The need for highly availabile and redundant network attached storage systems has never been stronger than it is today. GlusterFS is an open source, distributed file system that provides a solution and makes any system administrators job a little easier. GlusterFS is built to handle petabytes of data as well as thousands of active clients. Most importantly, Red Hat Inc. stands behind GlusterFS and is a sponsor of their development community, so you can be sure you are getting a reliable and fully tested product.
How GlusterFS Works
GlusterFS uses TCP/IP or InfiniBand RDMA to aggregate disk and memory capacity of your network servers into one namespace, and allows you to treat it like a single, much more powerful server. This setup allows GlusterFS to function much like a RAID system, as each server attached to the system will have local copies of data. Since GlusterFS is strictly software based it also has the ability to store data on whatever file system your servers use such as ntfs, ext3, or xfs.
Directories and files stored in a GlusterFS cluster can be configured in the same way as local files and directories, with permissions based on owners, users, and groups. Theses files are accessed the same as any other file, so users feel like they are interacting with any other local file.
Since your disk space and hardware capacity are aggregated, there is no single point of failure and no performance bottleneck in a GlusterFS system. If one server is inaccessible, the single name space belonging to your GlusterFS node is still fully accessible, and since all data has been stored across your network’s servers, any directories and files are still available. GlusterFS also has the ability to support thousands of users without the need to purchase any additional, costly equipment.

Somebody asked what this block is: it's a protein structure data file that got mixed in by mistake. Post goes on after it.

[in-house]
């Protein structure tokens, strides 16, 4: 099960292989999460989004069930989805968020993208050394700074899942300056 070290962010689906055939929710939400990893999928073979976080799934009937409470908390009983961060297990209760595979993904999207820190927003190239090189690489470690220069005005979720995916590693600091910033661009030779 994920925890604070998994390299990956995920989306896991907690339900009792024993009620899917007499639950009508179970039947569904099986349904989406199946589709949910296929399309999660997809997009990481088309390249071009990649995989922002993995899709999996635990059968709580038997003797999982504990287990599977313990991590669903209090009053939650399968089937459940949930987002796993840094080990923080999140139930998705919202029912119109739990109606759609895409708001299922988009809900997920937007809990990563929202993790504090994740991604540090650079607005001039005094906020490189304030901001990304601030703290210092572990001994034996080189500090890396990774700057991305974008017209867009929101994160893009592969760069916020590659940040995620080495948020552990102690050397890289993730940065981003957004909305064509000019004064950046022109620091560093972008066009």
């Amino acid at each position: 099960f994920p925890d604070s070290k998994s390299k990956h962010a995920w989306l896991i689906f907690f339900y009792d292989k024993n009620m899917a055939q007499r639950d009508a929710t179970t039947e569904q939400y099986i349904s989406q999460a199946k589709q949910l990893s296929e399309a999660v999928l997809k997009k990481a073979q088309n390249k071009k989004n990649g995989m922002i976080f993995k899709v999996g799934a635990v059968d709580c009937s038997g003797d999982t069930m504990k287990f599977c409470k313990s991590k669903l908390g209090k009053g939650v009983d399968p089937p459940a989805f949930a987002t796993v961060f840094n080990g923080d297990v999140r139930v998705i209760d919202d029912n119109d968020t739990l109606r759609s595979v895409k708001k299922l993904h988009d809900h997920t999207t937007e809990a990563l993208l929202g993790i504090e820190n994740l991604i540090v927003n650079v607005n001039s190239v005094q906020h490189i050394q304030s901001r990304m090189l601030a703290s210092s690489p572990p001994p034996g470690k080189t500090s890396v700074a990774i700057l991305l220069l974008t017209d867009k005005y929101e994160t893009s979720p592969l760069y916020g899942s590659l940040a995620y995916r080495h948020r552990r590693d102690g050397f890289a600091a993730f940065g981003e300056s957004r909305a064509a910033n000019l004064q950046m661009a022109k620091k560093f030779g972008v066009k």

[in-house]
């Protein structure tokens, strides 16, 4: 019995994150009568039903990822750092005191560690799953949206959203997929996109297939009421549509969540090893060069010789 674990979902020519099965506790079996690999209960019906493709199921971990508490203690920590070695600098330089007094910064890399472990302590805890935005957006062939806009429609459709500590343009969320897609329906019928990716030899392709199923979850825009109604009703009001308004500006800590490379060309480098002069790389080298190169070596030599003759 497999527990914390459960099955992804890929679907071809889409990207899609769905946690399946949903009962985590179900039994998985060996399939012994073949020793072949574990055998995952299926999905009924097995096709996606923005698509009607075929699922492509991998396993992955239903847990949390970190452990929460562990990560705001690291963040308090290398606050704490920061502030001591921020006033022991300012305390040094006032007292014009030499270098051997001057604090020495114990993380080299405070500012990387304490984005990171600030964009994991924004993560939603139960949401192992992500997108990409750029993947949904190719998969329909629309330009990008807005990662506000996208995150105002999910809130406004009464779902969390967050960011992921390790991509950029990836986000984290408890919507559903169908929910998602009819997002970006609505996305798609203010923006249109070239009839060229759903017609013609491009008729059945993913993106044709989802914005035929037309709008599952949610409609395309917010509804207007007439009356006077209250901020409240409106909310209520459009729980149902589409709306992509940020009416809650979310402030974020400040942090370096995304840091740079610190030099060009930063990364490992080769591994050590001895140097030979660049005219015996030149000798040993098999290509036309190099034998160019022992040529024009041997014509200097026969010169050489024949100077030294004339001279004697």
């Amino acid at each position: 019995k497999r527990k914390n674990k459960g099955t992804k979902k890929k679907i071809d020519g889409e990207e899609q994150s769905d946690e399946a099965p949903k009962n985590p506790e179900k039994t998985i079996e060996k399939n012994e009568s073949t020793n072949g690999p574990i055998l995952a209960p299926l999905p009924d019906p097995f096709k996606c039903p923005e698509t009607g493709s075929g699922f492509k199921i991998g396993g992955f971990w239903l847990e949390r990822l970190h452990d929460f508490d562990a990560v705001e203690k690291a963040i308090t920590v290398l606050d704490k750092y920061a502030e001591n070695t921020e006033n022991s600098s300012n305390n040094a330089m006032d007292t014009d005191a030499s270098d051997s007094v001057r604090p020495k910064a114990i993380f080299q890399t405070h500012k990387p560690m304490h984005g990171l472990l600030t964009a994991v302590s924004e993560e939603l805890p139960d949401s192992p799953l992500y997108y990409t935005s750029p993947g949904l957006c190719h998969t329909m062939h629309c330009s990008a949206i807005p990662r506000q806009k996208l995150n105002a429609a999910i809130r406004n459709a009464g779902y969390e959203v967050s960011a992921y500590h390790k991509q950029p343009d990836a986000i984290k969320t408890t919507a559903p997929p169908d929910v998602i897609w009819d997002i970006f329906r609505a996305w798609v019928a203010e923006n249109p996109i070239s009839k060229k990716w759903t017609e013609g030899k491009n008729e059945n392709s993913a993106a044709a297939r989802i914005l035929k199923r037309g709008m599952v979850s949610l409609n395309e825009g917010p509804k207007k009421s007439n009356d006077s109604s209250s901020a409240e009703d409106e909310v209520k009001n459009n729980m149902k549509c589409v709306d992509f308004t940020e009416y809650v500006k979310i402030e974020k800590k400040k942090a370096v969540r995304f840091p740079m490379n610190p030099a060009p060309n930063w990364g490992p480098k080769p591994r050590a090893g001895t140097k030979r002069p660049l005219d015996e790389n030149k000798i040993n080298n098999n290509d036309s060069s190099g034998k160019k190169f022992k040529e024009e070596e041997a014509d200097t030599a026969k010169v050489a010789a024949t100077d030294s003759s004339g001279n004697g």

Common Use Cases
Cloud computing, media storage and distribution, high performance computing, and file system backup are a few of the common use cases for GlusterFS. Since your storage capacity can be added to whenever you need, GlusterFS is ideal for use in systems ranging from only a few users to systems that support thousands of clients constantly adding data. Whether you are setting up a NAS system for your home or office, GlusterFS should be a strong competitor to fill your needs.
As with any other system, GlusterFS has its own unique set of terms and concepts. This small list of the most important and basic concepts will help you figure out what is going on behind the scenes:
- Brick: A directory or mountpoint, each ‘brick’ serves as a building block for a GlusterFS storage pool.
- Translator: Code that forms the bond between individual bits and the storage pool, the translator performs the actions users request.
- Volume: Bricks combine to form a volume, which can be thought of as a directory in a typical filesystem.
- Node: An individual server that is participating in the GlusterFS storage pool.
High availability, redundancy, and ease of use are some of the most important things in the world of information technology, where downtime can be catastrophic, files need to be accessed instantaneously at the click of a button, and users of all levels need to be supported. Building a network attached storage system that meets these qualifications can be a challenge no matter your experience level, and eats up valuable time needed for other essential tasks.
GlusterFS is something that every system administrator should be aware of , and it can help you meet these requirements in an easy to understand and reliable way. Lastly, as an open source platform, GlusterFS keeps your costs manageable and has an excellent community support network sponsored by Red Hat Inc. What more could you ask for?